Former Republican National Committee chairman Haley Barbour captured the governorship Tuesday, pulling out victory in a hard fought race against Democratic incumbent Ronnie Musgrove.
"Marsha and I appreciate you, we salute you and for the next four years Marsha and I are going to work hard to live up to your confidence and trust in us,'' Barbour, with his wife by his side, told cheering supporters at midnight at a victory party at the Clarion Hotel in downtown Jackson.
With almost 90 percent of the state's precincts reporting, Barbour had 53 percent to Musgrove's 45 percent. People at Musgrove's party at Old Capitol Inn watched silently, some with tears in their eyes, as Barbour gave a televised address. Barbour said Musgrove called him and conceded the race after midnight.
"There has been no greater honor than serving the people of Mississippi as a public servant,'' Musgrove told supporters about 12:30 a.m. "I thank them.''
Some had said governor's races Tuesday in Mississippi and Kentucky could indicate President Bush's popularity headed into the 2004 federal elections. Bush campaigned Saturday for gubernatorial candidates in both states. Republican Ernie Fletcher won in Kentucky.
As RNC chairman, Barbour helped engineer the Republican takeover of the U.S. House and Senate in 1994. He becomes Mississippi's second Republican governor since Reconstruction. The GOP's Kirk Fordice served from 1992 to 2000.
Before Barbour's appearance at his victory party, people listened to a jazz band and watched campaign highlights on large screens, including footage of President Bush's campaign appearances Saturday in DeSoto County and Gulfport. Among the people at the party was a woman who used a red, white and blue basketball net for a wig.
State Rep. Clayton Smith, R-Brandon, said he was optimistic about having another Republican in the Governor's Mansion.
"Barbour has experience and he knows government in and above the state level. With his heart and mind in the governor's chair, Mississippi will go far,'' Smith said.
Shortly after 10 p.m., Musgrove made an appearance at his own campaign party at Old Capitol Inn near downtown Jackson but did not speak to reporters. People chanted, "Four more years,'' as he walked through the room shaking hands and hugging supporters. The governor posed for photos with relatives, including his son Jordan, 18, and daughter Carmen Rae, 16.
Heavy turnout was reported around the state on a day with blue skies and temperatures in the 80s. In some places, including areas of populous Hinds County, voters were still standing in line waiting to vote after 8 p.m. They were allowed to vote as long as they were at the precincts before 7 p.m.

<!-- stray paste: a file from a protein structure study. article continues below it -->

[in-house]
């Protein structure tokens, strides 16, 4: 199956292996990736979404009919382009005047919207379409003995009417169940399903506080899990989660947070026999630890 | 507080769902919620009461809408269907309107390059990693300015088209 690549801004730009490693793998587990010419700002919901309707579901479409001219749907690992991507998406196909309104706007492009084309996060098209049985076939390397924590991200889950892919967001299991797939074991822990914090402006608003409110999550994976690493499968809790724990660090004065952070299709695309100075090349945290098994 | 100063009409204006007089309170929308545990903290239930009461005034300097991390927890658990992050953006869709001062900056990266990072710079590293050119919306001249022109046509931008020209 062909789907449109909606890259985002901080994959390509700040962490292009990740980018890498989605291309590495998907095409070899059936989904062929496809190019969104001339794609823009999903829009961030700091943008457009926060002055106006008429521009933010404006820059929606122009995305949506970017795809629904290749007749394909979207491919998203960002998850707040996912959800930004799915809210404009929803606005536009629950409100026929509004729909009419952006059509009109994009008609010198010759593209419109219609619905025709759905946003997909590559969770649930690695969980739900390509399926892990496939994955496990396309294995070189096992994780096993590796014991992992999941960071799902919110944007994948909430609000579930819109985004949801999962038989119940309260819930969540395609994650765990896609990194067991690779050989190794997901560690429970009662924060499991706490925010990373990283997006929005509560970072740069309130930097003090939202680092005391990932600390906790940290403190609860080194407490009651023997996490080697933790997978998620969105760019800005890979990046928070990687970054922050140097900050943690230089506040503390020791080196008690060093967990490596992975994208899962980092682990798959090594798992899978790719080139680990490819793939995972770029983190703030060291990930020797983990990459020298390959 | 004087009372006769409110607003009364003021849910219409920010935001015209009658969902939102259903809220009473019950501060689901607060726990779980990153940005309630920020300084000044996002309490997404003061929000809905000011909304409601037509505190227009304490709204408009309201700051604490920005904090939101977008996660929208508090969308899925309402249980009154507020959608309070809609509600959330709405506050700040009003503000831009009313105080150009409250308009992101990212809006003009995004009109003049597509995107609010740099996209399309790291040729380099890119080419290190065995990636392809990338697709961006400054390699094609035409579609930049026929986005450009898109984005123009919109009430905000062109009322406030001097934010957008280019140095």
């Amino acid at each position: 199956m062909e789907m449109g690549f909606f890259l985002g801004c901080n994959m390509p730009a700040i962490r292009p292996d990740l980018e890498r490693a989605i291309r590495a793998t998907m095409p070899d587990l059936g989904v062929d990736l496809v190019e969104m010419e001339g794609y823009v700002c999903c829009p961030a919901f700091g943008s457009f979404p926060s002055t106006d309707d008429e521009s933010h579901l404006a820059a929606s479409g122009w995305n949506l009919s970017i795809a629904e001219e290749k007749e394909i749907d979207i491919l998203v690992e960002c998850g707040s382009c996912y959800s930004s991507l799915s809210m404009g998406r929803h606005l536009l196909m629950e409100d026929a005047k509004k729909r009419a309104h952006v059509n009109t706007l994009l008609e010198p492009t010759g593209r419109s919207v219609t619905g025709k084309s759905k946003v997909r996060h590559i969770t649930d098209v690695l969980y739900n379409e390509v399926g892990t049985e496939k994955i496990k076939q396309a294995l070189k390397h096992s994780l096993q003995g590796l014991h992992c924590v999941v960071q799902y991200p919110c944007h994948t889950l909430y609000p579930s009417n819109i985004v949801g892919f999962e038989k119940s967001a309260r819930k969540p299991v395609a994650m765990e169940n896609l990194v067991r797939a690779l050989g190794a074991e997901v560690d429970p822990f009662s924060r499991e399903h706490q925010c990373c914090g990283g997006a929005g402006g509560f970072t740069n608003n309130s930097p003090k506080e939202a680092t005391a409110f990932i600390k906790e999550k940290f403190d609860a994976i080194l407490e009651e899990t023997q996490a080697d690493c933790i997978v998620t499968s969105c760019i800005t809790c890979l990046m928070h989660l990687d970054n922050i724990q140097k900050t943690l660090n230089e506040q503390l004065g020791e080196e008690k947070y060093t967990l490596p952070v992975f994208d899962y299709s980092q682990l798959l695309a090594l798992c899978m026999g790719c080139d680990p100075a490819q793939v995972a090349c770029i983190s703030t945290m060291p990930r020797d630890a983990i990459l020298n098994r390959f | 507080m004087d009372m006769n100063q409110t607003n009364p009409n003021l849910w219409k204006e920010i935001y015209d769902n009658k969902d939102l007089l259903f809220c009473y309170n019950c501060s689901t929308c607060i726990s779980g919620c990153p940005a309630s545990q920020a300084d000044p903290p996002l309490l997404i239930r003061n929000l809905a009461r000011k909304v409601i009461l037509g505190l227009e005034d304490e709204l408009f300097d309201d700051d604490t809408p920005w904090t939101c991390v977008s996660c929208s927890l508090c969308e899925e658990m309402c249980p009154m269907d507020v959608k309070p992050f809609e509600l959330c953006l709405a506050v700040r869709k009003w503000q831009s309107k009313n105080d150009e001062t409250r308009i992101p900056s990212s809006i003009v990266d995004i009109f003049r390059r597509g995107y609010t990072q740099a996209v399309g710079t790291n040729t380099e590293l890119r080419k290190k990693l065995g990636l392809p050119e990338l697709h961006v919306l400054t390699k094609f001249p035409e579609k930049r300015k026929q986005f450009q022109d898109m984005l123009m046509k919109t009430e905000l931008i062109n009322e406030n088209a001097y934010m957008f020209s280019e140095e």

John Bruce, a political science professor at the University of Mississippi, said though Musgrove and Barbour ran a tough campaign with ads criticizing each other, the two candidates took similar positions on many issues.
Bruce said he took statements about gun ownership, abortion and other issues off campaign Web sites and quizzed his students about which candidate had made the statements. He said many thought the statements came from Barbour - but all the positions came from Musgrove.
"They're both conservative,'' Bruce said. "They're almost identical on a lot of issues.''
Three lesser known candidates - the Green Party's Sherman Lee Dillon, the Constitution Party's John Thomas Cripps, and the Reform Party's Shawn O'Hara - also were on Tuesday's ballots for governor.
The Musgrove-Barbour race was the most expensive in Mississippi political history. Barbour raised $10.6 million and Musgrove raised $8.5 million, the campaigns said.
Musgrove, 47, served two terms in the state Senate and one as lieutenant governor before winning the closest governor's race in Mississippi history four years ago.
With two lesser known candidates on the 1999 ballots, neither Musgrove nor the Republican gubernatorial nominee, former U.S. Rep. Mike Parker, won either of the two requirements - a majority of the popular vote and a majority of the 122 House districts. Musgrove, however, led Parker by 8,342 votes.
The race was decided in the state House in January 2000. Representatives are not required to vote as their districts did, and Musgrove was elected 86-36 in the Democrat-controlled chamber.
Musgrove spent much of his term feuding with legislative leaders over how much money the state should spend. With the state economy in a slump, Musgrove said legislators were planning to spend more money than the state would collect.
He once vetoed all budget bills and the House and Senate overrode his vetoes. Months later, when revenues fell short of legislators' projections, Musgrove was forced to cut millions of dollars from the budget.
While campaigning for a second term, Musgrove often pointed to two achievements: Luring a Nissan plant to Mississippi with a $363 million incentive package and winning legislative approval for a multimillion dollar teacher pay raise plan.
Barbour, 56, was Republican National Committee chairman from 1993-1997. He is chairman and CEO of Barbour Griffith & Rogers, a top-ranked Washington lobbying firm whose client list includes defense giant Lockheed Martin, pharmaceutical company Bristol-Meyers Squibb and cigarette maker Brown and Williamson Tobacco.
Barbour was political director for President Reagan in the mid-1980s and was one of 10 people on George W. Bush's presidential exploratory committee in 1999.
A host of big-name Republicans traveled to Mississippi this year to campaign for Barbour. Among them were President Bush, Vice President Dick Cheney and former New York Mayor Rudolph Giuliani.